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Both the Laplace transform and the Fourier transform in some sense decode the "spectrum" of a function. The Laplace transform gives a power-series decomposition whereas the Fourier transform gives a harmonic (or loop-based) decomposition.

Are there deep connections between these two transforms? The formulaic connection is clear, but is there something deeper?

(Maybe the answer will involve spectral theory?)

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In what sense does the Laplace transform give a power-series decomposition? I don't understand the relationship between this question and the question you linked to. –  Qiaochu Yuan Mar 18 '11 at 23:03
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The obvious link is more natural and pertinent, I think, that the question you linked. en.wikipedia.org/wiki/Laplace_transform#Fourier_transform –  leonbloy Mar 19 '11 at 0:00
    
@Qiaochu Yuan A power series says what constants $\vec{a}$ will make $\sum a_i x^i = f(x)$. The Laplace (Mellin) transform says what function $a(i)$ will make $\int a(i) x^i = f(x)$. In the linked Q, @Christian Blatter's answer gives $F(phi) = \sum_{k=0}^n a_k e^{i k \phi}$. –  isomorphismes Mar 19 '11 at 0:05
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Laplace can only mutiply or divide the signals. Fourier can only add or subtract the signals –  user88296 Jul 30 '13 at 14:58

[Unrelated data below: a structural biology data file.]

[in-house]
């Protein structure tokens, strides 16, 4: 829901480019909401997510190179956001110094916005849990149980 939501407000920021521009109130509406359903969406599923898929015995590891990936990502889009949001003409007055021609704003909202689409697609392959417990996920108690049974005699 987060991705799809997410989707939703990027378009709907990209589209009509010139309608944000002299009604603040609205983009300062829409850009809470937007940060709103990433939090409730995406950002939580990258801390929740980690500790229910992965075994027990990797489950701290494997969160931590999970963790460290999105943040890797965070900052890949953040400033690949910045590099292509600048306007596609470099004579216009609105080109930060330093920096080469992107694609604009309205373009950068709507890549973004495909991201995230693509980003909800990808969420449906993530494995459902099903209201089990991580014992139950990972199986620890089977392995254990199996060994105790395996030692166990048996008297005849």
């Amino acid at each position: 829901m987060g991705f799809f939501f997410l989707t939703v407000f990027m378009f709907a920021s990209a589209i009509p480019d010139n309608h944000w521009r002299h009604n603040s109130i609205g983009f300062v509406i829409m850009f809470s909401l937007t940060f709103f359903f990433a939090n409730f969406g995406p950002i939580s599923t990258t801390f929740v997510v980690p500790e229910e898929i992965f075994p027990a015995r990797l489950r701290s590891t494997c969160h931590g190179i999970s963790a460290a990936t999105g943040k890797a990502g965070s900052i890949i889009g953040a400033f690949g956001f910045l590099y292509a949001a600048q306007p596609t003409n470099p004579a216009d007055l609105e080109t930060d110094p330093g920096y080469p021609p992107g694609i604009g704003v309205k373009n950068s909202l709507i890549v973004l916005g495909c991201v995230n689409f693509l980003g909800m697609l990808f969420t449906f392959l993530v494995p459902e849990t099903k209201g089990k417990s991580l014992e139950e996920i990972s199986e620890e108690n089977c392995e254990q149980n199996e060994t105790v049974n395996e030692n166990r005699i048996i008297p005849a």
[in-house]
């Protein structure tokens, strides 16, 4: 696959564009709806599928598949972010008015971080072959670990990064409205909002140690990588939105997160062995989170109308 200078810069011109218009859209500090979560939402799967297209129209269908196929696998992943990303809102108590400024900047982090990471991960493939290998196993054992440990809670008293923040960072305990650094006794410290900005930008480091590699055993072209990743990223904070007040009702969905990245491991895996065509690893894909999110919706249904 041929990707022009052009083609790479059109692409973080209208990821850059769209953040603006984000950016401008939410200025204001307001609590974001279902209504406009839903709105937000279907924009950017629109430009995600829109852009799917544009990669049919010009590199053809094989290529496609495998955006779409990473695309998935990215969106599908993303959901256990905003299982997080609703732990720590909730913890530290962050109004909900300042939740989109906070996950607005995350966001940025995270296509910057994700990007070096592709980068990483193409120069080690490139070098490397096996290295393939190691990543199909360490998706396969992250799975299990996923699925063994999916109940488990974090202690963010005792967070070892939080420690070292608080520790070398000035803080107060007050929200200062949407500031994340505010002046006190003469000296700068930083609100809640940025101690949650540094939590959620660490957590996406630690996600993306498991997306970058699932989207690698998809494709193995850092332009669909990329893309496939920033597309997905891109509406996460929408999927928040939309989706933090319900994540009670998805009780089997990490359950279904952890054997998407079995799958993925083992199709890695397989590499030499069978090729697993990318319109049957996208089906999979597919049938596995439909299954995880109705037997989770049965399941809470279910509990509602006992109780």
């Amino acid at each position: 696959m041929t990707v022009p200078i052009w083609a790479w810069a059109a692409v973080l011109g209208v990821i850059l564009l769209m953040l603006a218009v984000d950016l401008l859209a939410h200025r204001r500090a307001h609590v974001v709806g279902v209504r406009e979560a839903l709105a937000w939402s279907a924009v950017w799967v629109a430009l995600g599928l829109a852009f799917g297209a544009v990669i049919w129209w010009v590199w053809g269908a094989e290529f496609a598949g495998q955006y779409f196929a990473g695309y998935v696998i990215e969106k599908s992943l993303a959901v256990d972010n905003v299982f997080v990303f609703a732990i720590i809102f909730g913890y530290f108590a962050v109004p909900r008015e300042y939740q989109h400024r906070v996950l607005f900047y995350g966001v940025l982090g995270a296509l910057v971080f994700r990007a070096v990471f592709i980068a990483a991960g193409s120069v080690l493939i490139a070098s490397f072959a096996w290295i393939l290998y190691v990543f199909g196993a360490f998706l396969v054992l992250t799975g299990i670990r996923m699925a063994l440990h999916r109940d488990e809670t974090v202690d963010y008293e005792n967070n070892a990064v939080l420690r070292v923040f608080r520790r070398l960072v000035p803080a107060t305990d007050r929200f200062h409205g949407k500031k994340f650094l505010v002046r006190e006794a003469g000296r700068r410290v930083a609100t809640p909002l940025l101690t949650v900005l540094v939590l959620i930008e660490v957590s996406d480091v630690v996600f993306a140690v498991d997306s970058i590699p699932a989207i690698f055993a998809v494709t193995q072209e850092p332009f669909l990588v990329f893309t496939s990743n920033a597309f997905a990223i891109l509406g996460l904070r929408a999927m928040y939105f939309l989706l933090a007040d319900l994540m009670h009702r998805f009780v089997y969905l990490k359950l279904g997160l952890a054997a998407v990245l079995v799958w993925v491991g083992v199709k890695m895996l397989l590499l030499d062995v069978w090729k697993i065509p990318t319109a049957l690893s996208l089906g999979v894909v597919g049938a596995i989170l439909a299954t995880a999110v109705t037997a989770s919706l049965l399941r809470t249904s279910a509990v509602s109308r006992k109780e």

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I'd love to see a more precise version of the answer. Some people are flagging it as "not an answer," but it seems like an incomplete and potentially interesting answer. –  Thomas Andrews Jul 30 '13 at 15:43
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1 Answer

up vote 10 down vote accepted

I don't know what answer you are looking for but for example both Laplace and Fourier transform are a so called Gelfand Transform.

You can find good introduction to Gelfand Transform in nice book Functional analysis for probability and stochastic processes: an introduction, A. Bobrowski. Look into Chapter 6.

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@xenom I think this is the kind of answer I'm looking for, but I'm going to wait to select an answer for a while just in case. –  isomorphismes Mar 19 '11 at 0:13
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